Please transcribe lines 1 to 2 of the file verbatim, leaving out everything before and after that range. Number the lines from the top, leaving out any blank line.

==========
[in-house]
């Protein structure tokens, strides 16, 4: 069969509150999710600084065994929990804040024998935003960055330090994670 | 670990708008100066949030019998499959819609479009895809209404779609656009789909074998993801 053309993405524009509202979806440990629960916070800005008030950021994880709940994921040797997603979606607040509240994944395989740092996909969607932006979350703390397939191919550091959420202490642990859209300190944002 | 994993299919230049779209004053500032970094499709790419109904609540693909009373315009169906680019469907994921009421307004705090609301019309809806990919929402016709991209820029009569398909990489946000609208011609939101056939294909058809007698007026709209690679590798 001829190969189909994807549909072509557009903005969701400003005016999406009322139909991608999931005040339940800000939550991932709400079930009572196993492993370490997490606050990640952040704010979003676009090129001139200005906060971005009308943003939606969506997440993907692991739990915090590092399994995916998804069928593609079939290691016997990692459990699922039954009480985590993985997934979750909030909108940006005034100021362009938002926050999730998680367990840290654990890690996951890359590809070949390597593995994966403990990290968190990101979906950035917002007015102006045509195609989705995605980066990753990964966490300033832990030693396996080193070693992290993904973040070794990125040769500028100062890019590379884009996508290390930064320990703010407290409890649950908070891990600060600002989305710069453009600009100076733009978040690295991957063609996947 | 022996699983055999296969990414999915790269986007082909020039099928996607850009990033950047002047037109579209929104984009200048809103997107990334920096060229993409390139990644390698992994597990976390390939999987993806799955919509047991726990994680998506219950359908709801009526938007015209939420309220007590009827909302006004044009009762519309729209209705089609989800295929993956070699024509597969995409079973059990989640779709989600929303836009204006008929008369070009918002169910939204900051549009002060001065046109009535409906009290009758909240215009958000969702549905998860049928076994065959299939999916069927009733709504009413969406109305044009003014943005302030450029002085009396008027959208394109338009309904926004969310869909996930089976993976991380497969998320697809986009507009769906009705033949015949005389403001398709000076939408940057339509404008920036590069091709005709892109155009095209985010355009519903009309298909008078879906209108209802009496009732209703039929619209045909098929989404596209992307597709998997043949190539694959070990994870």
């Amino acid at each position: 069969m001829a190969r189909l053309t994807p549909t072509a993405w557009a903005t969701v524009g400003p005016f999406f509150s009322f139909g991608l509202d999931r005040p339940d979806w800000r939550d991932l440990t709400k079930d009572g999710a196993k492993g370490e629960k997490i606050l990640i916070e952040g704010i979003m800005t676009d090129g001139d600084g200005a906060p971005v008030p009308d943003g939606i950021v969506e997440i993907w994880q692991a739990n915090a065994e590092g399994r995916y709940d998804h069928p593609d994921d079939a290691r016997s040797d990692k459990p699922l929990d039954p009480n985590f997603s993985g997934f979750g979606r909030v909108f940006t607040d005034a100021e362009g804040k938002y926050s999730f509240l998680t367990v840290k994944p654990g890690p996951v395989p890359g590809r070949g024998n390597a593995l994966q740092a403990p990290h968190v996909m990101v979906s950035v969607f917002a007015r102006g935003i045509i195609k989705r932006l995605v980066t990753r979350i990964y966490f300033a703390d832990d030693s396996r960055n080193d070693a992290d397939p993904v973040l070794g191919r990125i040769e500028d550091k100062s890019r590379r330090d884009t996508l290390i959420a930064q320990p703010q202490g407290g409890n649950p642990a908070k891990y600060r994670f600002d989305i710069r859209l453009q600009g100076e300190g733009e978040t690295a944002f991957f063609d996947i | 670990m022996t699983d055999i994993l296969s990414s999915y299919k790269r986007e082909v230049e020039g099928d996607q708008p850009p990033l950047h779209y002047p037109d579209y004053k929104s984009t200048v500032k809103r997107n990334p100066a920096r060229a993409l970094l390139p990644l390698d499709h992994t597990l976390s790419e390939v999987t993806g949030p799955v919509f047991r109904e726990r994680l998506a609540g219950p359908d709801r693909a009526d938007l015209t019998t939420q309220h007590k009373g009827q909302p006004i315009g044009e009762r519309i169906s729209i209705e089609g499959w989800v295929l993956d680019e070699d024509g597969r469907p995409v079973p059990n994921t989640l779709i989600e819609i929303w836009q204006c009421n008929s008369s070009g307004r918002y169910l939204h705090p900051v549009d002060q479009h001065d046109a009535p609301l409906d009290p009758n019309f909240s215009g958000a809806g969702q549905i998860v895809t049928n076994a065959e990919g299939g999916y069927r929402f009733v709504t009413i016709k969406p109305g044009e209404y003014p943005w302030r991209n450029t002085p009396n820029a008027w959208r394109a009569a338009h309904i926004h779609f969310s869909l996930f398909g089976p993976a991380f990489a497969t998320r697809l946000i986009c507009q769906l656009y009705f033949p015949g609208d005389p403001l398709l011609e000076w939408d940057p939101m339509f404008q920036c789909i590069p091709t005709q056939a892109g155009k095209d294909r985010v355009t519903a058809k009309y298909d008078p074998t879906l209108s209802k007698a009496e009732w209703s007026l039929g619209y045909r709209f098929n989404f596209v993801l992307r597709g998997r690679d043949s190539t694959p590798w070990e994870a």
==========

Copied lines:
[in-house]
């Protein structure tokens, strides 16, 4: 069969509150999710600084065994929990804040024998935003960055330090994670 | 670990708008100066949030019998499959819609479009895809209404779609656009789909074998993801 053309993405524009509202979806440990629960916070800005008030950021994880709940994921040797997603979606607040509240994944395989740092996909969607932006979350703390397939191919550091959420202490642990859209300190944002 | 994993299919230049779209004053500032970094499709790419109904609540693909009373315009169906680019469907994921009421307004705090609301019309809806990919929402016709991209820029009569398909990489946000609208011609939101056939294909058809007698007026709209690679590798 001829190969189909994807549909072509557009903005969701400003005016999406009322139909991608999931005040339940800000939550991932709400079930009572196993492993370490997490606050990640952040704010979003676009090129001139200005906060971005009308943003939606969506997440993907692991739990915090590092399994995916998804069928593609079939290691016997990692459990699922039954009480985590993985997934979750909030909108940006005034100021362009938002926050999730998680367990840290654990890690996951890359590809070949390597593995994966403990990290968190990101979906950035917002007015102006045509195609989705995605980066990753990964966490300033832990030693396996080193070693992290993904973040070794990125040769500028100062890019590379884009996508290390930064320990703010407290409890649950908070891990600060600002989305710069453009600009100076733009978040690295991957063609996947 | 022996699983055999296969990414999915790269986007082909020039099928996607850009990033950047002047037109579209929104984009200048809103997107990334920096060229993409390139990644390698992994597990976390390939999987993806799955919509047991726990994680998506219950359908709801009526938007015209939420309220007590009827909302006004044009009762519309729209209705089609989800295929993956070699024509597969995409079973059990989640779709989600929303836009204006008929008369070009918002169910939204900051549009002060001065046109009535409906009290009758909240215009958000969702549905998860049928076994065959299939999916069927009733709504009413969406109305044009003014943005302030450029002085009396008027959208394109338009309904926004969310869909996930089976993976991380497969998320697809986009507009769906009705033949015949005389403001398709000076939408940057339509404008920036590069091709005709892109155009095209985010355009519903009309298909008078879906209108209802009496009732209703039929619209045909098929989404596209992307597709998997043949190539694959070990994870």